Variable Versus Fixed Costs in Construction Estimating

3 min read

When you first start most construction companies or contracting businesses, calculating construction quotes is pretty simple. Your average construction estimate is simply a priced material take-off plus the cost of the time it will take to get the job done and whatever markup you want to apply to the quote.

However, as your company grows, construction quotes get more complicated, projects get larger and take longer, and you probably find you need to do your construction estimates in more detail.

One way to do that is to understand the difference between variable versus fixed costs in construction estimating and calculate your construction quotes to ensure you’ve covered all the bases – variable, fixed or otherwise.

What Are Variable Costs in Construction Estimating?

The first thing you need to know when you’re tweaking your construction estimating systems to split variable and fixed costs is what variable costs actually are.

In the construction world, variable costs are costs that might change over the course of the project.

Sometimes, this happens because an element of the project grows in size and scope, and you need more material to complete the work. Other times, it is because something took longer than expected, and your labor, equipment, and other time-related costs increased.

Variable costs are any material, labor, or other costs that could fluctuate when the project size and scope change. One great way to ensure that you’re covered if that happens is to break your construction quotes down into line items with quantities. That way, if things do change, everyone will know how to recalculate the final project price.

What Are Fixed Costs in Construction Estimating?

Fixed costs are the costs associated with construction projects that don’t change, even when the size and scope of a project change. This could be things like permits' cost or material or equipment freight to the site. Even if the project size and scope change, you still have to do those things so that the cost won’t change, and that’s why we call them fixed costs.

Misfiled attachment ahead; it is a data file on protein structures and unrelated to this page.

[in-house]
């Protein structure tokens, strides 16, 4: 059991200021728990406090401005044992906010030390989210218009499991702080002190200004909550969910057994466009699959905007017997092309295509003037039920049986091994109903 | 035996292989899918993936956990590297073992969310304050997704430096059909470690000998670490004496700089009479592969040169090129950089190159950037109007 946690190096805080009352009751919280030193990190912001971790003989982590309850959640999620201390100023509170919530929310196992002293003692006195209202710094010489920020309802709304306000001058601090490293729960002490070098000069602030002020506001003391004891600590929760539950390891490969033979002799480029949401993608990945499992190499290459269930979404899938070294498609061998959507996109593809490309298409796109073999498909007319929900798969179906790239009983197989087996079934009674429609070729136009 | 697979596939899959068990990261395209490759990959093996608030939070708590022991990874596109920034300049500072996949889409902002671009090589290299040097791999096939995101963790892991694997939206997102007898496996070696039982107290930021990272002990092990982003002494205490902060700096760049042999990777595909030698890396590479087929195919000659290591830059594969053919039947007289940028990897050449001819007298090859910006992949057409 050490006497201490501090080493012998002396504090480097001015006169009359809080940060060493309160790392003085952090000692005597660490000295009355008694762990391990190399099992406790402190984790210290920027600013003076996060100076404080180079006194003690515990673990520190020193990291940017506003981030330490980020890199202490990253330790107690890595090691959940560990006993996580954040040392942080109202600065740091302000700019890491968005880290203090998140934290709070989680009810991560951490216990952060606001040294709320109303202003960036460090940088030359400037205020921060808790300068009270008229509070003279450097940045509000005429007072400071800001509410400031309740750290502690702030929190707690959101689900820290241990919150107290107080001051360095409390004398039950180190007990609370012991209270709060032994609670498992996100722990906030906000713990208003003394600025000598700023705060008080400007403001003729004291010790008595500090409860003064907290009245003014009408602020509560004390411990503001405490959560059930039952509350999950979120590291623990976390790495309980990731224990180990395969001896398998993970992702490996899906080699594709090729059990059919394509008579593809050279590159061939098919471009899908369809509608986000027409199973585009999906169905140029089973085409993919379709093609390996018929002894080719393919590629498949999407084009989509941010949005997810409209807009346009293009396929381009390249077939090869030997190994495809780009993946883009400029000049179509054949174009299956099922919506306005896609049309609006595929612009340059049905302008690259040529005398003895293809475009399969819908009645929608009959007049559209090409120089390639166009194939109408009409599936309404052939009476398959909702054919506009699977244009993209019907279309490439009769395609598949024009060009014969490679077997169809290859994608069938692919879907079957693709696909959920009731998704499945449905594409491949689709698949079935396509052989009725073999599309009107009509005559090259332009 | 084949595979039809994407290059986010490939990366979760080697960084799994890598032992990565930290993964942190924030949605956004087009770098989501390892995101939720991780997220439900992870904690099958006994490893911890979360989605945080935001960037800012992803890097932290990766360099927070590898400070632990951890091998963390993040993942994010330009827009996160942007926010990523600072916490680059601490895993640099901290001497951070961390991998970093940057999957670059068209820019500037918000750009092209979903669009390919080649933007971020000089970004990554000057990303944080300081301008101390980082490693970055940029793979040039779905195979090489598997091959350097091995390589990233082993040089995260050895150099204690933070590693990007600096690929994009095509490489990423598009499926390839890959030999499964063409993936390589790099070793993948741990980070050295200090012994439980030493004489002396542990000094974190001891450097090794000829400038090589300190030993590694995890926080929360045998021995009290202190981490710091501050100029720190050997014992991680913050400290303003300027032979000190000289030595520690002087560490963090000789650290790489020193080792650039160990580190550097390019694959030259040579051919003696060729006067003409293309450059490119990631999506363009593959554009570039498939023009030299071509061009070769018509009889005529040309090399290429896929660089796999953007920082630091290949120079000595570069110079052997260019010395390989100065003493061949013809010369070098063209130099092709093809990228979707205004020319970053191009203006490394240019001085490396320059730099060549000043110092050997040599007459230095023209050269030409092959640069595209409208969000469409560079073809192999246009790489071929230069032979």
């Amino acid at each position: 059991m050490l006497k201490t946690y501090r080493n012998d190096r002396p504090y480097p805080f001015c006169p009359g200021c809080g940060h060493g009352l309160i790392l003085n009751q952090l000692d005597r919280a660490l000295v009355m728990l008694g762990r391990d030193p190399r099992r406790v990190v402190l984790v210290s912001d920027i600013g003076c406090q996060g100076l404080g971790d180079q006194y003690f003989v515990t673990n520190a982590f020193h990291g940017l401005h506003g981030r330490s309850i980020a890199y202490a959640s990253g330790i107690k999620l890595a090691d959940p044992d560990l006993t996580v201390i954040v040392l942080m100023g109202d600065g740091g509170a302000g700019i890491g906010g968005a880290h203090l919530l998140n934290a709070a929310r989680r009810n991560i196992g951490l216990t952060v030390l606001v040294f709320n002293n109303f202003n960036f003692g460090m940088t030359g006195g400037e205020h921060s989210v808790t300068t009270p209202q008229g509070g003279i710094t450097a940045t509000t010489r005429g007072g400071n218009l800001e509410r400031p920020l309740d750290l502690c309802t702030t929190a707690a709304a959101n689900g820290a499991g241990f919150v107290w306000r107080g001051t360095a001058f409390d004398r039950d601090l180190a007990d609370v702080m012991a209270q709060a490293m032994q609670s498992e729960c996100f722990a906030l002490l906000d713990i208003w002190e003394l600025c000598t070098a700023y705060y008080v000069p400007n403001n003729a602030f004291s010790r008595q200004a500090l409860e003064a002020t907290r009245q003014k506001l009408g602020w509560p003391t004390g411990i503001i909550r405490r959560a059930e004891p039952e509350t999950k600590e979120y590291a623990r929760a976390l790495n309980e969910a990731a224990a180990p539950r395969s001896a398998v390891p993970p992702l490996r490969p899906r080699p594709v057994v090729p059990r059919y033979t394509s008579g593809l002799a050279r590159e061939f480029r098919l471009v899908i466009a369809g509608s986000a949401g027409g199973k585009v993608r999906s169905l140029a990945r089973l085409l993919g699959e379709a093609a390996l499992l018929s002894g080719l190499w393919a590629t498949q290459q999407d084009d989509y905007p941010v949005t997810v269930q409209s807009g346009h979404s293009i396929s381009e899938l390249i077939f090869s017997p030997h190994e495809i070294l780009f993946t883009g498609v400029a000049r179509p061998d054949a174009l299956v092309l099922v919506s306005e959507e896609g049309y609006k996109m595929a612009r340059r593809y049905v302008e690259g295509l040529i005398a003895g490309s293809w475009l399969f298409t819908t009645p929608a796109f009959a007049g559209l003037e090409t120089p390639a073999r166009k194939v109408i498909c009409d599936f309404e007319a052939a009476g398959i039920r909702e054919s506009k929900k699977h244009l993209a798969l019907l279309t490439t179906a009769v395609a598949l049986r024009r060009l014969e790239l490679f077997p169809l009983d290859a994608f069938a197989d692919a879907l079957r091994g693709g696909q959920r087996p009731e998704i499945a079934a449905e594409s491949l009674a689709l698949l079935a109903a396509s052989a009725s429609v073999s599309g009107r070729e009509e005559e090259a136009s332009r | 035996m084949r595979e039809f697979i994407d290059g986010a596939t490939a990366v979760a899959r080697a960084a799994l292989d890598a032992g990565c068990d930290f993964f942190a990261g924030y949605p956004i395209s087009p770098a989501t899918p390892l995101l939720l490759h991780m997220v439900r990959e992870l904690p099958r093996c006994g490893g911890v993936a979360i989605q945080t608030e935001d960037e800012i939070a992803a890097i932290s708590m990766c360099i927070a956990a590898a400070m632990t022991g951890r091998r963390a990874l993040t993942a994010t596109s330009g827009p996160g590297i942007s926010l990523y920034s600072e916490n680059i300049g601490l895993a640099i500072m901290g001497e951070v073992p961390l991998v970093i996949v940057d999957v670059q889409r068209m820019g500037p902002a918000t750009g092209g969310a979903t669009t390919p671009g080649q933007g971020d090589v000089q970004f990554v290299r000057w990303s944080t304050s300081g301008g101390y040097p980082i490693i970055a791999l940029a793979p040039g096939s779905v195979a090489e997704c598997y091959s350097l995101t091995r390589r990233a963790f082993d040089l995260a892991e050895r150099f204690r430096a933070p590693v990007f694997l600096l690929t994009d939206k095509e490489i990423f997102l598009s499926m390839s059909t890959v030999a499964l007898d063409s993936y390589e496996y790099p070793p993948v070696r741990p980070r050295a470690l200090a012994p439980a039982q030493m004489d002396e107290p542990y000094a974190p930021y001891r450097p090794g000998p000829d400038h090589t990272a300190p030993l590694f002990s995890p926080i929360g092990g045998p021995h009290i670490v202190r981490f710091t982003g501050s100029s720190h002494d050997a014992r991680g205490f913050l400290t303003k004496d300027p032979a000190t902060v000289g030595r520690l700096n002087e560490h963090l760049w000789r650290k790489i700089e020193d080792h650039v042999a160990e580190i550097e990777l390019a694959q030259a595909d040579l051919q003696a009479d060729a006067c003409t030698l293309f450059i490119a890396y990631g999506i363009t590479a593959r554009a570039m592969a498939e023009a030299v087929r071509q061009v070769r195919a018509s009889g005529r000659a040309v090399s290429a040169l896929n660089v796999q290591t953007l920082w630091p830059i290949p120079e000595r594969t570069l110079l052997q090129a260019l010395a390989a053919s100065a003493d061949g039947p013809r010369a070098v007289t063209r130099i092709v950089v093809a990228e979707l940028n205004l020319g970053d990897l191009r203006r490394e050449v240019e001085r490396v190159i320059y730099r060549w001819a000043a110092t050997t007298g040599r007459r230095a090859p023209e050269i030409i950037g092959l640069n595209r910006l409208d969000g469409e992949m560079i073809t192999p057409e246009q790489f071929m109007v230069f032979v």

You might wonder why you don’t add fixed costs to your variable and line-item rates. After all, when the quantity for those things increases, so will the amount of fixed costs built into the rate!

However, quantities don’t always go up in the construction world. Sometimes, quantities go down, or something might be omitted entirely. In fact sometimes, when this does happen, an architect, engineer or project manager might even ask you for the cost to omit – and this is often mostly the fixed costs that were embedded in that item.

If you have embedded some of your fixed costs into those line items and they are eliminated, you will also be losing the fixed portion of the costs associated with that item. That’s why it’s always a good idea to treat fixed costs to mobilize to the site and for other non-variable costs as their own line item and break them out from everything else.

Good Estimating Software Helps

As your business grows and calculating construction quotes becomes more complex, having good construction estimating software really does make all the difference.

At CostCertified, we’ve made it easy to set up your construction estimates exactly how you prefer them, and our system is flexible and innovative. So, if you need something that can cope with all the new estimating demands of a growing construction company, we’d love to show you how we can help.

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